“Astonishingly, the government was clumsy enough to announce this on a Jewish holy day (Shemini Atzeret) and foolish enough to do so in the heated environment of an Israeli election campaign,” Senator Birmingham said. Opposition legal affairs spokesman Julian Leeser said West Jerusalem had been part of the state of Israel since its establishment in 1948. “The Knesset is there, the President lives there, the Supreme Court is there,” Mr Leeser said. “It looks like any other capital city to me. The question is why can’t Labor see that too.” An Indonesian Foreign Ministry spokesman welcomed the decision, arguing the policy would support peaceful resolution towards a two-state solution. “Indonesia welcomes the decision by Australia under PM Albanese to reverse the recognition of West Jerusalem as the capital of Israel,” he said. “This policy would hopefully contribute positively to Palestinian-Israeli peace negotiations.”
The Australia/Israel & Jewish Affairs Council (AIJAC) said the decision undermined the government’s own policy. “This decision by the government is not only deeply disappointing, but appears a pointless own goal, undermining the government’s self-declared policy of seeking to encourage a negotiated two-state Israeli-Palestinian peace,” said AIJAC executive director, Colin Rubenstein. “The reversal also risks denting Australia’s credibility with some of our closest allies. “In 2018, the Morrison government recognised West Jerusalem as Israel’s capital, whilst acknowledging that the Palestinians seek a state with their capital in East Jerusalem. “This decision is likely to further encourage the rejectionist tendencies of the Palestinian Authority which has spent the past 20 years rebuffing Israeli peace offers and has refused to restart the peace talks it abandoned in 2014.”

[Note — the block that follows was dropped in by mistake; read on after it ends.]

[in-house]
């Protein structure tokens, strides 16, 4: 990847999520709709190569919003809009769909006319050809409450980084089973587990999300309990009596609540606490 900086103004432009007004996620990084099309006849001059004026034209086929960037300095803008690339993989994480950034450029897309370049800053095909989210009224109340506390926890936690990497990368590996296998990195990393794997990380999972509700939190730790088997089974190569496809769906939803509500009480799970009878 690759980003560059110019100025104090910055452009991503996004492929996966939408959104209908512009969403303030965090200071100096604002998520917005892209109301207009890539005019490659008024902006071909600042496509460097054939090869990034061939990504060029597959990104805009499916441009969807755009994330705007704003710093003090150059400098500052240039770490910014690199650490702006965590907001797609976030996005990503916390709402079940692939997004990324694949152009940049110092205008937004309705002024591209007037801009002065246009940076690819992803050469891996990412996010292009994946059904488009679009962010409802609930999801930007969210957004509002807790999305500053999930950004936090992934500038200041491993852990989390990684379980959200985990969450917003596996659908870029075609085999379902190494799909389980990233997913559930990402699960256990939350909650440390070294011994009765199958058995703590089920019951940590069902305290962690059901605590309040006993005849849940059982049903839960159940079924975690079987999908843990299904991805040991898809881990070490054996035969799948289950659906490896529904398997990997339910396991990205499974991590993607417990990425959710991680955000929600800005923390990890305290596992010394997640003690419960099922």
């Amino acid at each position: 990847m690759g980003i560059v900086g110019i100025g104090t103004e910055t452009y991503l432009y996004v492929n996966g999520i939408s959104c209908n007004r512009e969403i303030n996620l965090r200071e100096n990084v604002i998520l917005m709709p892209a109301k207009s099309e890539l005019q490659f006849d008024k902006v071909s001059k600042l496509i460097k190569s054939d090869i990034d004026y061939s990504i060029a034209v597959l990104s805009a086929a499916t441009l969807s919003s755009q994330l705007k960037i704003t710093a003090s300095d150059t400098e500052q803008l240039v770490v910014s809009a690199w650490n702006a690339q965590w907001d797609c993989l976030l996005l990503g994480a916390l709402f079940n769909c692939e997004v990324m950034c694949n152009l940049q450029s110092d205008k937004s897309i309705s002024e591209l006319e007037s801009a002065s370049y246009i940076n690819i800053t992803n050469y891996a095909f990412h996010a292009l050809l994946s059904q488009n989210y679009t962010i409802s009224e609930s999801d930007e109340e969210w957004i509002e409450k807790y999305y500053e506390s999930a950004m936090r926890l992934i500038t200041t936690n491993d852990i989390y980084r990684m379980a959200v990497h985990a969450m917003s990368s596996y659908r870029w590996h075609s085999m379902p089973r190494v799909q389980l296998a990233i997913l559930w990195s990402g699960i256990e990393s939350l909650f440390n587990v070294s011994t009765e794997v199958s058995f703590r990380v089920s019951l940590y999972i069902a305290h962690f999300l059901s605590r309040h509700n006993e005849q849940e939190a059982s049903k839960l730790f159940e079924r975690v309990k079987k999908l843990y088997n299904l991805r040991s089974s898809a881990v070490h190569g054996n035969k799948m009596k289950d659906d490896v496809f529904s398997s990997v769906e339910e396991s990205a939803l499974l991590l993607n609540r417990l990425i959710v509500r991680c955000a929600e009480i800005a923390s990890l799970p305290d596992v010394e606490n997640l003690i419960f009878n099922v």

Former Labor MP Michael Danby attacked the decision describing it as “chaotic”. Mr Danby, who was a prominent Jewish parliamentarian, said “Clearly these decisions have embarrassed the Israeli government and are out of step with the zeitgeist of peace and co-operation of the Abraham Accords,” he said. Mr Danby said the decision followed Senator Wong’s announcement to double aid to the Palestinian refugee agency UNWRA to $20m. Former Labor foreign minister Bob Carr took a different view, backing the government’s decision as an “obvious” and “low-key diplomatic tidying up”. “It’s the obvious thing to do, it’s so expected,” Mr Carr said. “It was as silly of Scott Morrison to shift recognition to Jerusalem as it was to get himself sworn into a raft of other portfolios. Israel didn’t deserve this level of consideration because it keeps spreading settlements, practising apartheid and refusing to negotiate a two-state solution.”
Source: Compiled by APN from media reportsPrint This Post